Mr Bush says District Commanders are now commencing further work to determine deployment decisions at an area and station level.
“Our communities will benefit greatly through this investment as our staff work to prevent crime, victimisation and help vulnerable people turn their lives around.
“There are currently 340 recruits training at The Royal New Zealand Police College, with 80 more starting every four weeks. We have record numbers of applications, but we are still keen to hear from quality applicants.”
Location (policing district)Police allocation*District GrowthNorthland8725%Waitemata10714%Auckland City10213%Counties Manukau13713%Waikato12721%Bay of Plenty12519%Eastern11427%Central11617%Wellington10113%Tasman5517%Canterbury12114%Southern8816%National Operations & RNZPC520-TOTAL180020%
*indicative placement of 1800 additional police above October 2017 target staffing levels.
Questions and Answers
How have you decided on the allocation for each district?
We have very carefully considered where the additional staff should go, and where they can make the most difference.
Allocation planning was informed by projected population growth, changing crime patterns, and areas of priority and increasing demand.
Every district was visited as part of the process, frontline staff were met with to discuss their experiences, and these insights were carefully listened to.
District Commanders and other senior Police leaders were also involved in final decision-making.
Police, just like any other government organisation, has key targets to meet and it is imperative that we fulfil our commitments to the Government and the public, and ultimately to keep our communities safe.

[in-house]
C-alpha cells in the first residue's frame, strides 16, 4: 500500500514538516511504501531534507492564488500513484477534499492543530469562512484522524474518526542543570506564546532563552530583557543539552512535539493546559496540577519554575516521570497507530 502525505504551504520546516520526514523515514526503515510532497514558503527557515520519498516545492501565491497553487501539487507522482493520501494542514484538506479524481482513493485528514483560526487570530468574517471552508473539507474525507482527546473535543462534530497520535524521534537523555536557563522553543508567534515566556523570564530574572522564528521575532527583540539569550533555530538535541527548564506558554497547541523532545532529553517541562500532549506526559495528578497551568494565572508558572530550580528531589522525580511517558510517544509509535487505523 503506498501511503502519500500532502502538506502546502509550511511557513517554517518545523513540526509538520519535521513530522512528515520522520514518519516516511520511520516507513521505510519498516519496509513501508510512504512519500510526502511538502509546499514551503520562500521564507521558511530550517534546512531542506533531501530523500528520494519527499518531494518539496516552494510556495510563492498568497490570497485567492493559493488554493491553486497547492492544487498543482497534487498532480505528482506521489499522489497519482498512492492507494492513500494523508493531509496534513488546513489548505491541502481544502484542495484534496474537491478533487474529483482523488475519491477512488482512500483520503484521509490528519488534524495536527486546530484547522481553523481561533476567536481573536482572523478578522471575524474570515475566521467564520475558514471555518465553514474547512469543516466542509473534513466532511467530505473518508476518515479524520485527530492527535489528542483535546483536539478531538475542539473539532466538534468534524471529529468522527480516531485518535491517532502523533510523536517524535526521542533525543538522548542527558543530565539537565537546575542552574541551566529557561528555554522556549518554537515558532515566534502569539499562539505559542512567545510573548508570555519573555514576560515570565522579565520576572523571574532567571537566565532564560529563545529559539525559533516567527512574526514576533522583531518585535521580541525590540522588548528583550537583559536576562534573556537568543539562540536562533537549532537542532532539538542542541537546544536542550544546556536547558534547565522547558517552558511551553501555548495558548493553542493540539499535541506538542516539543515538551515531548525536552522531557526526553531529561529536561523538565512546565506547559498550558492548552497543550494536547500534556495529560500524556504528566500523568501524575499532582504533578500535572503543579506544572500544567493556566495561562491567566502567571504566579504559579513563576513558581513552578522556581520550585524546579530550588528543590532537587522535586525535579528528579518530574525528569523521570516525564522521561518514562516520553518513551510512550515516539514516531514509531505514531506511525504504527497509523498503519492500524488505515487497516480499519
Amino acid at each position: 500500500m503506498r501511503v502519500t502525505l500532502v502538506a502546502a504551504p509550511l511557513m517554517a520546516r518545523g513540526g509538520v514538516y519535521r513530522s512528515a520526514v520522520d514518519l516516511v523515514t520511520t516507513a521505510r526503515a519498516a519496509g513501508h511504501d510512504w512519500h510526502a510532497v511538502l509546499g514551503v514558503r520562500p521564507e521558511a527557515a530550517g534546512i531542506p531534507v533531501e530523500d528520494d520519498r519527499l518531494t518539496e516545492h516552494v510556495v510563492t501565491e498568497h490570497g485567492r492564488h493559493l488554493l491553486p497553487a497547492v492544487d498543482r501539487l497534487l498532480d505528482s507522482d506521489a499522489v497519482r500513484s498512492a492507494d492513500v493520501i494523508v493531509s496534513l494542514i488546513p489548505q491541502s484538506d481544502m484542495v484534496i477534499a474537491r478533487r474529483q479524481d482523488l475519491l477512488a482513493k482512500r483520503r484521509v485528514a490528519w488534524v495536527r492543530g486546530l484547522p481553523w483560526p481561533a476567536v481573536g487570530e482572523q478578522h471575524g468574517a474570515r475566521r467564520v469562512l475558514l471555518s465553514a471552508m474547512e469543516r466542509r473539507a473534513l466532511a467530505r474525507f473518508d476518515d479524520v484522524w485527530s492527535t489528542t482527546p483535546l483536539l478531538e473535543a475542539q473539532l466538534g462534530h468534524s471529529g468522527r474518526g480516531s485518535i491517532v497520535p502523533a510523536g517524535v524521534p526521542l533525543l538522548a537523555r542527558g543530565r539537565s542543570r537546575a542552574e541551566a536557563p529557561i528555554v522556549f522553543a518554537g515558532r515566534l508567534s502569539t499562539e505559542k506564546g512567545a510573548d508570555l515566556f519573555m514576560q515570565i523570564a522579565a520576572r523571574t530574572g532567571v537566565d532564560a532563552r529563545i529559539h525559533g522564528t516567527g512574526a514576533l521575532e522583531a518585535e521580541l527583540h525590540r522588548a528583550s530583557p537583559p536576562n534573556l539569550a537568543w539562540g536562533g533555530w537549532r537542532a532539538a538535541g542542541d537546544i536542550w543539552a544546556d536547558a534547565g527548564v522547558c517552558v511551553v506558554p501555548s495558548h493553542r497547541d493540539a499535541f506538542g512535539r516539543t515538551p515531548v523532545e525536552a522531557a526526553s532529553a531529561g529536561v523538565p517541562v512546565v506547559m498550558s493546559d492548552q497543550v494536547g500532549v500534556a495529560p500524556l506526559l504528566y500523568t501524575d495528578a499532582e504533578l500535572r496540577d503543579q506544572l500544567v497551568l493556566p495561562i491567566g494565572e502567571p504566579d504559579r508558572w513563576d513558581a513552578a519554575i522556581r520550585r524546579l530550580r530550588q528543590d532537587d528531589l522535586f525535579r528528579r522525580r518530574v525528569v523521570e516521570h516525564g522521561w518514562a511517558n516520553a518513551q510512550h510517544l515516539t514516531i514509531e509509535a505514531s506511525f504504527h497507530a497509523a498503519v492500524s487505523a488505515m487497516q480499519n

What are Precision Targeting Teams?
Precision Targeting Teams are focused units that will work closely with district intelligence analysts to target serious and prolific offenders to reduce burglary, robbery and other violence.
They will focus on those who wreak the most havoc on communities, those who intimidate, rob, and break into home after home meaning communities are not safe and do not feel safe.
They are distinct from our general frontline response, but will help reduce demand on their colleagues in this area.
Particular focus areas will be determined on the needs of each district.
We know prevention sometimes means apprehending recidivist offenders before they commit 20 further crimes.
We can’t help anyone change their ways and get the support they need to stop offending, if we don’t identify them in the first place – and the earlier the better, for everyone.
That’s what these teams are all about.
Will the standard for recruits need to be dropped to recruit this many police?
We will not be lowering recruitment standards.
There is, quite rightly, a high standard for entry into the Police.
But we want people from a broad range of backgrounds and we encourage anyone who wants the best for their community to come and talk to us.
As Police, we always want to keep the public safe and we continue to push ourselves to do more.
This is reflected by the calibre of recruits we see coming through the Police College.
It can be a difficult job.
As police officers you will face some of the toughest conditions anyone could ever face.
But NZ Police is a fantastic place to work. Our staff work hard, they are committed and they do a great job.
For more information on joining NZ Police, visit:
Media Kit (includes map of allocations and highlights) click here